On April 23, 2012, I received a phone call from someone claiming to be my brother. Of course I was dumbfounded. I thought I knew where I came from, who my biological parents were, and who my real siblings were. In short, I had a family tree, and he wasn’t on it.
I was adopted by Beverly Mitchell, the woman I called Mom. She and her first husband Kenneth Gardfrey raised me. When they divorced, she married Guy Mitchell, who – like me and my grandmother Ruby Johnson – survived the deaths in Jonestown by being in Georgetown that day. When my adoptive mother died in Jonestown, one of the secrets she took with her was the identity of my biological father.
I’ve known my biological mother for years but, like Beverly, she never told me who my biological father was. I guess I really didn’t want to know. Several years after I returned from Jonestown, though, I began having problems with my legs. When I was tested for Multiple Sclerosis, I found out I carry the trait. As far as I knew, no one in my biological family had MS, even though the disease is almost exclusively passed through genetics. Finally, when I told my biological mom what I was going through, she told me that my biological father’s sister – my aunt – has MS. That was when I learned about the true identify of my father and about the other half of my family.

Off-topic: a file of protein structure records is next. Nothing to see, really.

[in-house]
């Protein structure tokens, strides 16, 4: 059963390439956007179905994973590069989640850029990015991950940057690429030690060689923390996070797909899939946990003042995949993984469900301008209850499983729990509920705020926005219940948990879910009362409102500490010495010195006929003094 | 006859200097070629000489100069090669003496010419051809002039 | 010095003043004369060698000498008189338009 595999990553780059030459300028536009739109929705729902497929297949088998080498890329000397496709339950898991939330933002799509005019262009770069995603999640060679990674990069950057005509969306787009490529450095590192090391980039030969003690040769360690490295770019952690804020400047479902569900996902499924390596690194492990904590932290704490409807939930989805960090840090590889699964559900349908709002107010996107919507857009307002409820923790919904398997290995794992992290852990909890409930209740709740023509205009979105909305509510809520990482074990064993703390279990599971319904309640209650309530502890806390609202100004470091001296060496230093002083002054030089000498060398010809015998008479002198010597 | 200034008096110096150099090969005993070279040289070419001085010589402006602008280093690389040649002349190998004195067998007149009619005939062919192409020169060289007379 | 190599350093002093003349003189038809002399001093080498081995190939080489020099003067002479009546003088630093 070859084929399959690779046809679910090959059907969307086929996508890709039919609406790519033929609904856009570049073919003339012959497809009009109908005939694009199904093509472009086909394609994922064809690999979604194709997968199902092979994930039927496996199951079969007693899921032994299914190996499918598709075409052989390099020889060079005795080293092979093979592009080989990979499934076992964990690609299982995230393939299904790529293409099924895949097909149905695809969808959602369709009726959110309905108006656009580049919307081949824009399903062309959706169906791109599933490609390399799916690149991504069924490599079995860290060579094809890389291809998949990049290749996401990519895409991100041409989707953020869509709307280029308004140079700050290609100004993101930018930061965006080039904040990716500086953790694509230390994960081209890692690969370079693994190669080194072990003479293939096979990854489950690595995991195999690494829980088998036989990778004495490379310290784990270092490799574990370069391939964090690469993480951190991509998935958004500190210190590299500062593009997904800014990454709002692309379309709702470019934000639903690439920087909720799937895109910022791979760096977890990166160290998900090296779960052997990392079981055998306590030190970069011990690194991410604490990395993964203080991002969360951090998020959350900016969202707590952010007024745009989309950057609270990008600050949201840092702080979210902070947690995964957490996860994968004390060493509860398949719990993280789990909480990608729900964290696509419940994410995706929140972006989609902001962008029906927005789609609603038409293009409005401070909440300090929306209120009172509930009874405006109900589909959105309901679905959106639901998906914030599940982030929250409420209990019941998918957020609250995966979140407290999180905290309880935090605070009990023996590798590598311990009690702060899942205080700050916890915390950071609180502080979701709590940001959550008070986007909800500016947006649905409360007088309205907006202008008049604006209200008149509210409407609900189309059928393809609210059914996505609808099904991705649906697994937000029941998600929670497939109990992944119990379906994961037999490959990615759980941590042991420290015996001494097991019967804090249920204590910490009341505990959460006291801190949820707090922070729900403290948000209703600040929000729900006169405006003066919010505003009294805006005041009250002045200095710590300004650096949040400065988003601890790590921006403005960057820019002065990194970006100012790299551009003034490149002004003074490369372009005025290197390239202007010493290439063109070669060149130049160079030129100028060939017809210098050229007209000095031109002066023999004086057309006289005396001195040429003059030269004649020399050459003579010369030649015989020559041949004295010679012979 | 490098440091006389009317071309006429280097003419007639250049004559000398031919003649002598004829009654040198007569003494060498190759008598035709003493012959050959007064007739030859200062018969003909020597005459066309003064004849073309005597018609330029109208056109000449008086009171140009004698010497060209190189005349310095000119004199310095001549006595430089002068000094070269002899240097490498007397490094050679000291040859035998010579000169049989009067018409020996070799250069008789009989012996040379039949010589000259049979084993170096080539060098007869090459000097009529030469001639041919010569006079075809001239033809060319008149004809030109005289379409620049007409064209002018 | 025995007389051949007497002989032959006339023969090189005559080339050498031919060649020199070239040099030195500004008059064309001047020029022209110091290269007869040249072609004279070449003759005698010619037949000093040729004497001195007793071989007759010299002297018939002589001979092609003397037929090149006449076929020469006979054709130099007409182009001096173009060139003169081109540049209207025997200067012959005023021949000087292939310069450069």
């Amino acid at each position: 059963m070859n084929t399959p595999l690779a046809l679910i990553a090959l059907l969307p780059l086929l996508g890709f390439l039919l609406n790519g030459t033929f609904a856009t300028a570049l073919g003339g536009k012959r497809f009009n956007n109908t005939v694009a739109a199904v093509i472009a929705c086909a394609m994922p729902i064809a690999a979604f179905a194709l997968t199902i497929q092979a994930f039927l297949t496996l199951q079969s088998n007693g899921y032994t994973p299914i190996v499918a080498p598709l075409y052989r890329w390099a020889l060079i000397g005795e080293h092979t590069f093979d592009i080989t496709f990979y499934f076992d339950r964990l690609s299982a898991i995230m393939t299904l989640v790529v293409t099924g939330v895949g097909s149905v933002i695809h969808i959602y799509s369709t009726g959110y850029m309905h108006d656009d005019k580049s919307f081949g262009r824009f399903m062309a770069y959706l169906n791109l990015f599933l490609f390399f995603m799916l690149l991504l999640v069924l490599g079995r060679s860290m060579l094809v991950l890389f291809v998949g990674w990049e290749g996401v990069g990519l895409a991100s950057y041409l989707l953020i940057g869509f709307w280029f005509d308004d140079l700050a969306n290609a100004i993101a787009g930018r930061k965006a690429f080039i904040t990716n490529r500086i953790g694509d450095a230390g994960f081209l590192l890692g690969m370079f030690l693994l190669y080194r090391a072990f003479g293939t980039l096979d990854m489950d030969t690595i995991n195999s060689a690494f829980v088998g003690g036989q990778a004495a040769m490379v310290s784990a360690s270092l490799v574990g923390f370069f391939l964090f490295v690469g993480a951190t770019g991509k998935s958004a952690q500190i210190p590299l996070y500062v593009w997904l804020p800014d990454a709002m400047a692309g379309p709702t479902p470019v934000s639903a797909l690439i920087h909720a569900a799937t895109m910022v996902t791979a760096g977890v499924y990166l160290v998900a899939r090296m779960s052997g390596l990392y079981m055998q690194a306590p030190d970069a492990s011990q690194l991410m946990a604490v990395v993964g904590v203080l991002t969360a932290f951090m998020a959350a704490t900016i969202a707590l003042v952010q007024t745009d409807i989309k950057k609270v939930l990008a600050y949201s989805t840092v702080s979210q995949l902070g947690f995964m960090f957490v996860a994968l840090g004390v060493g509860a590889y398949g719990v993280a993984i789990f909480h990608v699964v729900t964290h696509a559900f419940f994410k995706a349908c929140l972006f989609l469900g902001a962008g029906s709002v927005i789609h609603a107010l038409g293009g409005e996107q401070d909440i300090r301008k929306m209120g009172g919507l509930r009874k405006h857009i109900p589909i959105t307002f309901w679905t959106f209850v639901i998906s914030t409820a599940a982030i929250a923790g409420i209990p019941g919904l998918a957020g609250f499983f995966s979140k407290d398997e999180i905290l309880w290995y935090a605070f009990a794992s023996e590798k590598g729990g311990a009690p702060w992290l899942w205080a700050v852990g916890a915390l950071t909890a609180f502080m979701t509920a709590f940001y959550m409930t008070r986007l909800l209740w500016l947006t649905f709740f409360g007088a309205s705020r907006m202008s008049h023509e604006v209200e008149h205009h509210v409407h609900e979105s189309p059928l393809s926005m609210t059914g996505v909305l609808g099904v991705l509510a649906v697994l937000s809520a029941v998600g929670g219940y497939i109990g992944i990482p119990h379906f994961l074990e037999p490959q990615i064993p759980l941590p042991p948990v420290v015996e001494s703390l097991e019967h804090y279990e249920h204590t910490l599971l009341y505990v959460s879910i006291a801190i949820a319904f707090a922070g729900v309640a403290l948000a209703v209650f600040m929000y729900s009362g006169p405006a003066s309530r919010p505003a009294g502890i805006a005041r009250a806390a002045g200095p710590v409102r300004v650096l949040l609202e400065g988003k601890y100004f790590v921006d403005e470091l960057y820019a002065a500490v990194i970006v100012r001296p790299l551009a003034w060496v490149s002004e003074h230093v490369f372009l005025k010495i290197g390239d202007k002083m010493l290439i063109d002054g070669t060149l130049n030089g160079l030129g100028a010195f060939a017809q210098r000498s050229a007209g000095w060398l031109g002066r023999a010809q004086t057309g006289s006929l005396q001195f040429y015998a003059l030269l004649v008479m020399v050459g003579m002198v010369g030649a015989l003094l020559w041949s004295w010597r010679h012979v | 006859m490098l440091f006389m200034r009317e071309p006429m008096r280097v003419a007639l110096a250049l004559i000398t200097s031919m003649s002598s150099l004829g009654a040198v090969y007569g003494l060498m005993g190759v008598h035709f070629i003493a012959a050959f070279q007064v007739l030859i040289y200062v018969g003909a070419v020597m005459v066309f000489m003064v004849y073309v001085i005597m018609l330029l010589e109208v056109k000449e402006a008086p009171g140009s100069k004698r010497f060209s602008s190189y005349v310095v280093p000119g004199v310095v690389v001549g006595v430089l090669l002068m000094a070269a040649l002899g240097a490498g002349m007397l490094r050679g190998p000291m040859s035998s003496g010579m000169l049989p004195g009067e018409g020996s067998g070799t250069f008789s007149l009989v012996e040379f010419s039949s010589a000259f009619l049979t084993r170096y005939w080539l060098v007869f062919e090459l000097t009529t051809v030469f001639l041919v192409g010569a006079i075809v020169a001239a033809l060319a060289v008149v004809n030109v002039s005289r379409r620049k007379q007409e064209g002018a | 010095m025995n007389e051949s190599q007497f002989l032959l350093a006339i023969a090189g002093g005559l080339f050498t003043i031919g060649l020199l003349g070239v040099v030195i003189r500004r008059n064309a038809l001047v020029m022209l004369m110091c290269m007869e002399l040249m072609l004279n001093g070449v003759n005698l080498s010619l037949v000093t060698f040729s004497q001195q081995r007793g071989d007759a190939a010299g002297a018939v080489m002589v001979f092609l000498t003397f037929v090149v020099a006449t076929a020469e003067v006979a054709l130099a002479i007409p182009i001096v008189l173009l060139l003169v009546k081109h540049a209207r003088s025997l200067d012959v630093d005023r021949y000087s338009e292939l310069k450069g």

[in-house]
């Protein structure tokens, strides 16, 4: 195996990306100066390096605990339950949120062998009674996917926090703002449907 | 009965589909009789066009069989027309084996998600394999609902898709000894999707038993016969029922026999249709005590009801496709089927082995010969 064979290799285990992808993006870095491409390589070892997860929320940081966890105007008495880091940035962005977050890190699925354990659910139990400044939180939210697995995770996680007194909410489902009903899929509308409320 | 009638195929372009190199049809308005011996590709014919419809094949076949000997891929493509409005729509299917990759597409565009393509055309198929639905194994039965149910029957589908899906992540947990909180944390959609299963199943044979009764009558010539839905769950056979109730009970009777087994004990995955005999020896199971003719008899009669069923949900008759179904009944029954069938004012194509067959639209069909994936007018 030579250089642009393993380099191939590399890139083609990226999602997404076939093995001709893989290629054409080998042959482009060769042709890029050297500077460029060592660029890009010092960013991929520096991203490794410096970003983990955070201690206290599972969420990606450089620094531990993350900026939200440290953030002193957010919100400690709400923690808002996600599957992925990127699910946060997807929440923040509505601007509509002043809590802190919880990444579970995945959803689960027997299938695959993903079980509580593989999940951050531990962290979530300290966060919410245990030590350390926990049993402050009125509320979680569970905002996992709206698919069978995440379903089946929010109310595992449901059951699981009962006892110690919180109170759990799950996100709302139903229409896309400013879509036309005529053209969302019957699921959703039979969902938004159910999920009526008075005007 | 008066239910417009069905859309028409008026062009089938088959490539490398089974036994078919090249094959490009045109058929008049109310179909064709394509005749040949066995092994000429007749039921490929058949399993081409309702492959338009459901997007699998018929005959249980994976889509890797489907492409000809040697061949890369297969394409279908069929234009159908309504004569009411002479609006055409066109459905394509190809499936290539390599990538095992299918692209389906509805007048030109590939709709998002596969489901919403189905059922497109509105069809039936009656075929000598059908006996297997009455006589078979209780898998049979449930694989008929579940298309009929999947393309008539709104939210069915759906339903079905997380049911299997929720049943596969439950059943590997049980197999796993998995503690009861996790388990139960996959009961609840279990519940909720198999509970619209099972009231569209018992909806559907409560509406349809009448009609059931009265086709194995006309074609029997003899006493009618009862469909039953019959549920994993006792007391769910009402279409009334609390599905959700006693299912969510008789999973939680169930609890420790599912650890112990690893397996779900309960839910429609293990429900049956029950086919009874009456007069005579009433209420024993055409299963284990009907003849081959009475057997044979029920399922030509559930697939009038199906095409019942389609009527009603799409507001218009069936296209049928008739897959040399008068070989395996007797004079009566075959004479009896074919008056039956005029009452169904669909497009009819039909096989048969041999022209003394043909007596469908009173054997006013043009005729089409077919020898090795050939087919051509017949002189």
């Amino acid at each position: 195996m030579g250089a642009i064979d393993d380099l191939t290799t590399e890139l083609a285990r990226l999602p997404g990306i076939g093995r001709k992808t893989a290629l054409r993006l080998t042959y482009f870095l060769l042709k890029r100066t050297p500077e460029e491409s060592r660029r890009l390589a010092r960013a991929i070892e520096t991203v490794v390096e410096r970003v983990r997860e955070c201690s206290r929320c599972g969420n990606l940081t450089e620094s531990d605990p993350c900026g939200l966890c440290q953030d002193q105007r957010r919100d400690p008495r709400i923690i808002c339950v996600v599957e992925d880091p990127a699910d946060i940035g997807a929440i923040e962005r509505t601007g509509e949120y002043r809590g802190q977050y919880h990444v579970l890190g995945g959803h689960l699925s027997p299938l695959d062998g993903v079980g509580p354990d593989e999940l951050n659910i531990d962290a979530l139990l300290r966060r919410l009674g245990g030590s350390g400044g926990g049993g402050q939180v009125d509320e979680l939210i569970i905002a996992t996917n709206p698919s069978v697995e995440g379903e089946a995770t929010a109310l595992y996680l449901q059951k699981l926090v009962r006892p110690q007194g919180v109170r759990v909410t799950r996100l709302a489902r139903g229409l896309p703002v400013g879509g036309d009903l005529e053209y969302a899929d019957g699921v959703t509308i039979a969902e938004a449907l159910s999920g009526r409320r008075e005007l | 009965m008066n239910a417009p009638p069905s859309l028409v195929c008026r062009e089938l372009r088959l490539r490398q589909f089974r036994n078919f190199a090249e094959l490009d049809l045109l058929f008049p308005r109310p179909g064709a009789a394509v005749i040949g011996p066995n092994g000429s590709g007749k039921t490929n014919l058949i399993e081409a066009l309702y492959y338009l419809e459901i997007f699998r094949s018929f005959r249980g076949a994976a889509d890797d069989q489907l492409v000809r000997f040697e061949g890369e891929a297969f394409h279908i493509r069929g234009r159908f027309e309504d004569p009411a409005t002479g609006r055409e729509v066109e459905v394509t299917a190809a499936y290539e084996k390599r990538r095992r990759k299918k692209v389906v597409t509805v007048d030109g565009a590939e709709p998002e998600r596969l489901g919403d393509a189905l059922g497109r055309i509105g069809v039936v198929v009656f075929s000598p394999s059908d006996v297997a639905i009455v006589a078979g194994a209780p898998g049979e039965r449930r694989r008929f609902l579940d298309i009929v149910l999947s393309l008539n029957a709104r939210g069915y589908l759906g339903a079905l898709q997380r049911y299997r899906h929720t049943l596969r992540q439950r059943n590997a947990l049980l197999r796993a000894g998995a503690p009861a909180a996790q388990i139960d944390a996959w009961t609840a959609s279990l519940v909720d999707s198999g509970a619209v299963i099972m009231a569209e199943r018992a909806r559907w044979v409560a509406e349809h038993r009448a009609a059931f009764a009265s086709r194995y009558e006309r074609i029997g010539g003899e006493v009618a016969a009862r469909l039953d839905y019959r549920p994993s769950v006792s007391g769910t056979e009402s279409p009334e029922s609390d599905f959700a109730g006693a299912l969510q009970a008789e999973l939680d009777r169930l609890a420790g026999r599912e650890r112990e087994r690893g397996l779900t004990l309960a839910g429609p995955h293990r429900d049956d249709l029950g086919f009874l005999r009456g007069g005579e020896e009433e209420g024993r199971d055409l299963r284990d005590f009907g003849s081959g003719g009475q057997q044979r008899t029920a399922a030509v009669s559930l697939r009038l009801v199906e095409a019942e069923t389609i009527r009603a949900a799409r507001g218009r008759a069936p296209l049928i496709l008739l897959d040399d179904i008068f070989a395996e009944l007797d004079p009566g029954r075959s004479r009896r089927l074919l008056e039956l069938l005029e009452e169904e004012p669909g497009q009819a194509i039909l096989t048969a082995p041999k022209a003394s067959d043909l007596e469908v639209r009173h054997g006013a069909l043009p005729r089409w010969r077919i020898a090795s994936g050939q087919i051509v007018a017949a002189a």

I was initially as surprised as I was confused. Before this revelation, I thought I knew who my biological father was, in large part because that’s what I had been told. As soon as I met my real biological father, I felt a connection with him that was stronger than anything else I’d experienced.
As it turned out, my “new” brother Floyd was the one who began the search for me about two years ago. The only lead the family had was “Jonestown,” but no one knew if I was alive or dead. One day, a friend of his – a policeman in Gary, Indiana, where I was born – suggested that he Google my name. And there it was, on the “Who Survived” link page of this website.
At that point, he knew I was alive, but wasn’t sure how to get in touch with me. Fortunately, he persisted until he finally made contact.
I now have a larger family than I ever knew. I am the oldest of 12 siblings: seven on my biological father’s side; five on my biological mother’s side. I am still in the early process of counting my newly-discovered aunts, uncles, cousins, and all the other leaves on my new family tree. The story continues.
(Dawn Gardfrey is a regular contributor to the jonestown report. Her other articles in this edition are Brenda Carol Cobb: My “BFF” and Surviving November: My Life After Jonestown Finds New Passion. Her previous writings for this site are collected here. She can be reached at firstname.lastname@example.org.)